I really wanted to like this story but it definitely wasn't my cup of tea. Honestly, I found the story boring. The author spent too much time on description, so the story was quite slow and it dragged. I was also really disappointed with the end. I expected that the ending will scare me at least a little but, but it didn't. The story ended pretty abruptly, and now that I've finished it, I'm glad it did. Even though this was a pretty short story, it sure felt like a long one. Now I'm off to see t I really wanted to like this story but it definitely wasn't my cup of tea. Honestly, I found the story boring. The author spent too much time on description, so the story was quite slow and it dragged. I was also really disappointed with the end. I expected that the ending will scare me at least a little but, but it didn't. The story ended pretty abruptly, and now that I've finished it, I'm glad it did. Even though this was a pretty short story, it sure felt like a long one. Now I'm off to see the movie. Hopefully I'll enjoyed it more than I enjoyed this short story.

  23. 5 out of 5

    Simona Bartolotta

    Read for my Anglo-American literatures course. I also re-watched the Disney short film, of course.

  24. 5 out of 5

    Flor

    2,5 ⭐ Este es el tipo de libro que debería venir con una alerta en la portada que diga “no pierdas tu tiempo, mira la película que es mejor”. Me ha parecido aburrido, y se me ha hecho cuesta arriba terminarlo, a pesar de ser tan corto. En mi mente, lo tenía catalogado como de terror, y lo único que me ha dado es gracia, por lo de la calabaza. 😕 No superó mis expectativas. No lo recomiendo. 👎🏻 2,5 ⭐️ Este es el tipo de libro que debería venir con una alerta en la portada que diga “no pierdas tu tiempo, mira la película que es mejor”. Me ha parecido aburrido, y se me ha hecho cuesta arriba terminarlo, a pesar de ser tan corto. En mi mente, lo tenía catalogado como de terror, y lo único que me ha dado es gracia, por lo de la calabaza. 😕 No superó mis expectativas. No lo recomiendo. 👎🏻

  25. 5 out of 5

    Ronyell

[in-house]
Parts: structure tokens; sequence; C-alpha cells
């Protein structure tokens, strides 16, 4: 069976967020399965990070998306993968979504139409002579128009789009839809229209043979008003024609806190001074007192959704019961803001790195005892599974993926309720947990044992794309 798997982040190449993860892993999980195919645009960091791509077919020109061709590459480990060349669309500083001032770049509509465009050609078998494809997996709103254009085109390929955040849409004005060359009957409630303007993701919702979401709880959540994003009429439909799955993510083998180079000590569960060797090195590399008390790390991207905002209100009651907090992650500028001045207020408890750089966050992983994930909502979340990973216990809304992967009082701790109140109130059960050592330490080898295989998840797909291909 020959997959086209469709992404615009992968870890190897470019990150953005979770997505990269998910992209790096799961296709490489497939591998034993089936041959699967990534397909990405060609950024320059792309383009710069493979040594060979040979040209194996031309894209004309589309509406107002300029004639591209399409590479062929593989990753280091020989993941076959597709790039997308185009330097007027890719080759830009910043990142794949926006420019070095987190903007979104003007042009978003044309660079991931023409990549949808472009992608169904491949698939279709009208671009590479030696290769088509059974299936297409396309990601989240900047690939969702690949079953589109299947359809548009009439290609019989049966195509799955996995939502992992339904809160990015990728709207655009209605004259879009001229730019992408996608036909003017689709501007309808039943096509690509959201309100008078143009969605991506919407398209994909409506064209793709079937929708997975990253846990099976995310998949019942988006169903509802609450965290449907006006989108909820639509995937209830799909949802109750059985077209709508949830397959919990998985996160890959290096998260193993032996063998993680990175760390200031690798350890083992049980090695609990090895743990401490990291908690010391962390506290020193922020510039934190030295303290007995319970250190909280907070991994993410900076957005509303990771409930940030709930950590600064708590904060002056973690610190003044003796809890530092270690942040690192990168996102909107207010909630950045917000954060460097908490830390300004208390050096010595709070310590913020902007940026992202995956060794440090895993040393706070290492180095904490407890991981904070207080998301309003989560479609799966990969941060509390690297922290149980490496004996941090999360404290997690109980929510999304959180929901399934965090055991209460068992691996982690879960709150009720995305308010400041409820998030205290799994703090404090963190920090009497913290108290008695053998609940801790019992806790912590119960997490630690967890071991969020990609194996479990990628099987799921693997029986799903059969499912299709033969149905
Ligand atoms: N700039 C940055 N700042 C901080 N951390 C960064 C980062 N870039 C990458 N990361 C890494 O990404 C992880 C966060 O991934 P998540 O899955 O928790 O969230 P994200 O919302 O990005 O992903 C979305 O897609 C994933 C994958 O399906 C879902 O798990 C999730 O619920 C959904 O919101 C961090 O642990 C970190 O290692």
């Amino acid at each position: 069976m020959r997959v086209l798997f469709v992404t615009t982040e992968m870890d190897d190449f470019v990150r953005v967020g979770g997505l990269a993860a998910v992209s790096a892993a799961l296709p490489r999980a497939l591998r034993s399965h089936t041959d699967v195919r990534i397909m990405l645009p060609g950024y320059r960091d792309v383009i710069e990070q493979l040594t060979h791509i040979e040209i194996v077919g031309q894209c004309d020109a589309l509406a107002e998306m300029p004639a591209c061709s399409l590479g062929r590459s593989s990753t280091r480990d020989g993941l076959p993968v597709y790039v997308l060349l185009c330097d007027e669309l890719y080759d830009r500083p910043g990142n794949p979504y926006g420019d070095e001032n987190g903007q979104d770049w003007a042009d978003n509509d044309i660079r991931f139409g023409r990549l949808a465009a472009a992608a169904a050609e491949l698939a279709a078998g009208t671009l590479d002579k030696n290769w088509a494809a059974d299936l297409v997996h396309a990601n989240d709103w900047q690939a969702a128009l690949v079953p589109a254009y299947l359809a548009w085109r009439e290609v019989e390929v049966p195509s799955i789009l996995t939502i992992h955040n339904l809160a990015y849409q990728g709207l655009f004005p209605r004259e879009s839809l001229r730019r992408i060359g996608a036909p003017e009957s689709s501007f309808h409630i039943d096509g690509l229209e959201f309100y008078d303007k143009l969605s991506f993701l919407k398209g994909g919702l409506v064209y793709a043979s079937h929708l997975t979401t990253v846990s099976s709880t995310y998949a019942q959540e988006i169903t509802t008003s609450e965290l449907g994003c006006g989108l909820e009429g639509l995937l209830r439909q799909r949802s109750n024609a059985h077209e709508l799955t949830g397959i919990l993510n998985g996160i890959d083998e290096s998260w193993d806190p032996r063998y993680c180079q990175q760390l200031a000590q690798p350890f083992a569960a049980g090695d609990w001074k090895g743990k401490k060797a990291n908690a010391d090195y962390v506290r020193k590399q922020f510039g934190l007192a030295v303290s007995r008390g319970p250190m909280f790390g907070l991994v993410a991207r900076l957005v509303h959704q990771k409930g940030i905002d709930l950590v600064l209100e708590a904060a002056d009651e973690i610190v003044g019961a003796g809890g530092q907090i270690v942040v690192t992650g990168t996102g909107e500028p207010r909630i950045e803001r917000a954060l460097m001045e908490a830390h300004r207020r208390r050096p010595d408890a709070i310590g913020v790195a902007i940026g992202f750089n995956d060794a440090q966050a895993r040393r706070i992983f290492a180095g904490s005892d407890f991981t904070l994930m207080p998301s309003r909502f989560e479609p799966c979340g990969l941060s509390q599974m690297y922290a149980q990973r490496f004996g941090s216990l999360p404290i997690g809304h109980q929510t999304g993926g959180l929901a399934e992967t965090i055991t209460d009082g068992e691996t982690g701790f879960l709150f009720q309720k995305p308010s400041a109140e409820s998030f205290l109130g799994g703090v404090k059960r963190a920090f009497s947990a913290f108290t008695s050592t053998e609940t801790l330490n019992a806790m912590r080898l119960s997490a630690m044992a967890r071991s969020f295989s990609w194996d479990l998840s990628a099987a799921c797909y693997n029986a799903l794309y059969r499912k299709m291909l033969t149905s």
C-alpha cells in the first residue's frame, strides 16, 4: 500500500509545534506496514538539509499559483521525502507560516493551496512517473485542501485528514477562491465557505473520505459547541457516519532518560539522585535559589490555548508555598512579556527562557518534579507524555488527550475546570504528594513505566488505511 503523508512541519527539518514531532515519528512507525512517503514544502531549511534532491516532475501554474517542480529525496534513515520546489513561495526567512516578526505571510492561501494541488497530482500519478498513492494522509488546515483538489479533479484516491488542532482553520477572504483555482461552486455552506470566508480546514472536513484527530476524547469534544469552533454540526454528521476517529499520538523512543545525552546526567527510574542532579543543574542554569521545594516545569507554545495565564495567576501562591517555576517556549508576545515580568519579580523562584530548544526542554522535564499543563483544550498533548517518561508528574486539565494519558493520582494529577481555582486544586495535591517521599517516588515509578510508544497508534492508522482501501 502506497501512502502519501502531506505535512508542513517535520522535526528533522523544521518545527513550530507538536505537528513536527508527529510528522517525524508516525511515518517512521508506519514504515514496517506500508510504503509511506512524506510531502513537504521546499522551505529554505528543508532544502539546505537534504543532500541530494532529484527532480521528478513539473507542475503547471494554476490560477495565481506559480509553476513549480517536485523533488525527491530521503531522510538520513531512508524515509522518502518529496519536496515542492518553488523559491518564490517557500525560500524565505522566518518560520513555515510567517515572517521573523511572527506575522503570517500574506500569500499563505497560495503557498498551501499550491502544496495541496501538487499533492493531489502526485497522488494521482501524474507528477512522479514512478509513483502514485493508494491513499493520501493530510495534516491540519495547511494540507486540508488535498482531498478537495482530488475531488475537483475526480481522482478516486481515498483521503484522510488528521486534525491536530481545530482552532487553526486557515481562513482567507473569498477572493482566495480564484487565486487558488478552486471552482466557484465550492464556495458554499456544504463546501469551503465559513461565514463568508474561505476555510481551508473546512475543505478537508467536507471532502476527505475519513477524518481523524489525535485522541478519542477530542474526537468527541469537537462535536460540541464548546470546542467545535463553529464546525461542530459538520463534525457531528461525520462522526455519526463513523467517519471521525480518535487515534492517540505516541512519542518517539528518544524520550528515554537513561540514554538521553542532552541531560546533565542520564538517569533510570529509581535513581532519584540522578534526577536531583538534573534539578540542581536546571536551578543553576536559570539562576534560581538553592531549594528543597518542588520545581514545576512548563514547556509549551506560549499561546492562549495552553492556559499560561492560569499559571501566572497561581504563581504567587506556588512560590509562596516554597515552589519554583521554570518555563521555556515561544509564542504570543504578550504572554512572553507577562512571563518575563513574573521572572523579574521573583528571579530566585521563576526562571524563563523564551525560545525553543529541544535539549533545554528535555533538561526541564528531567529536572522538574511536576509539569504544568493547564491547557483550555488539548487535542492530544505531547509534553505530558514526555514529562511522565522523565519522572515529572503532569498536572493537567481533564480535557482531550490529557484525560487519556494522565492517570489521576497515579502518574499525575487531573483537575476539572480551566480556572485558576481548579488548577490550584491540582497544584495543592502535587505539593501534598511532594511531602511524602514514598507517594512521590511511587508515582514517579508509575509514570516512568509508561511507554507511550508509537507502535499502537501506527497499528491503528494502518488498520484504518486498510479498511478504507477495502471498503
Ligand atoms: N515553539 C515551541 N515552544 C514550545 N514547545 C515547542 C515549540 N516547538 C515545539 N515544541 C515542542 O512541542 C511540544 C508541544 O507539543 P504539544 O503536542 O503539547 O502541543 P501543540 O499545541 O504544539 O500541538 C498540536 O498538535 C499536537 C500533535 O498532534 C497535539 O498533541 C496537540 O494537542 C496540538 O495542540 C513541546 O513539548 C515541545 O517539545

Illustrated by Robert Van Nutt “The Legend of Sleepy Hollow” is another fantastic story from Rabbit Ears’ “Storybook Classic” series. Everyone knows the famous story of Icabod Crane and his encounter with the Headless Horseman. “The Legend of Sleepy Hollow” is one of the greatest stories ever created by Washington Irving and with Glenn Close’s haunting narration along with Tim Story’s eerie music and Robert Van Nutt’s beautiful yet haunting illustrations makes this one classic that no one will Illustrated by Robert Van Nutt “The Legend of Sleepy Hollow” is another fantastic story from Rabbit Ears’ “Storybook Classic” series. Everyone knows the famous story of Icabod Crane and his encounter with the Headless Horseman. “The Legend of Sleepy Hollow” is one of the greatest stories ever created by Washington Irving and with Glenn Close’s haunting narration along with Tim Story’s eerie music and Robert Van Nutt’s beautiful yet haunting illustrations makes this one classic that no one will ever miss! Glenn Close’s narration is haunting and tender at the same time throughout this video. Glenn Close is extremely tender in her tone of voice when she narrates the peaceful life of Icabod Crane and when the Headless Horseman is mentioned, Glenn Close’ s voice suddenly gets dark and frightening, especially during the scene where the Headless Horseman starts chasing Icabod. Tim Story’s music is tranquil yet haunting at the same time especially during the scenes of the Headless Horseman where his music gets a spooky tone and intensifies when the Headless Horseman starts chasing Icabod. Robert Van Nutt’s illustrations are beautiful, especially of the illustration of Katrina Van Tassel herself with her golden and curly hair and beautiful blue eyes. Robert Van Nutt’s illustrations are also haunting especially of the image of the Headless Horseman being shown as a silhouette and spouting a scary looking pumpkin head which he carries in his arms. Parents should know that there are some genuinely scary scenes in this video that makes The Fisherman and His Wife look like a friendly family video. The scenes with the Headless Horseman are extremely intense especially towards the end of the video where it chases Icabod around the town. Also, parents might be concern about the use of “hell” in this video as this video is aimed towards children. Parents might want to see this video first before they show it to their children just to see of their children can handle the scary scenes in this story and also teach their children about how the word “hell” is used in this video as it is use in context to the underworld. “The Legend of Sleepy Hollow” is probably Rabbit Ears’ scariest tale ever created and is also a very moving video for children who love romance and horror combined into one story. Children will certainly fall in love with this video for its tranquil beginning about Icabod’s life and the horror that the Headless Horseman brings into the story. I would recommend this video to children ages seven and up due to many scenes that can be frightening to smaller children and because of the use of the word “hell” mentioned two times in the video. Other Rabbit Ears titles to check out: The Fool and the Flying Ship King Midas and the Golden Touch Puss in Boots Pecos Bill Review is also on: Rabbit Ears Book Blog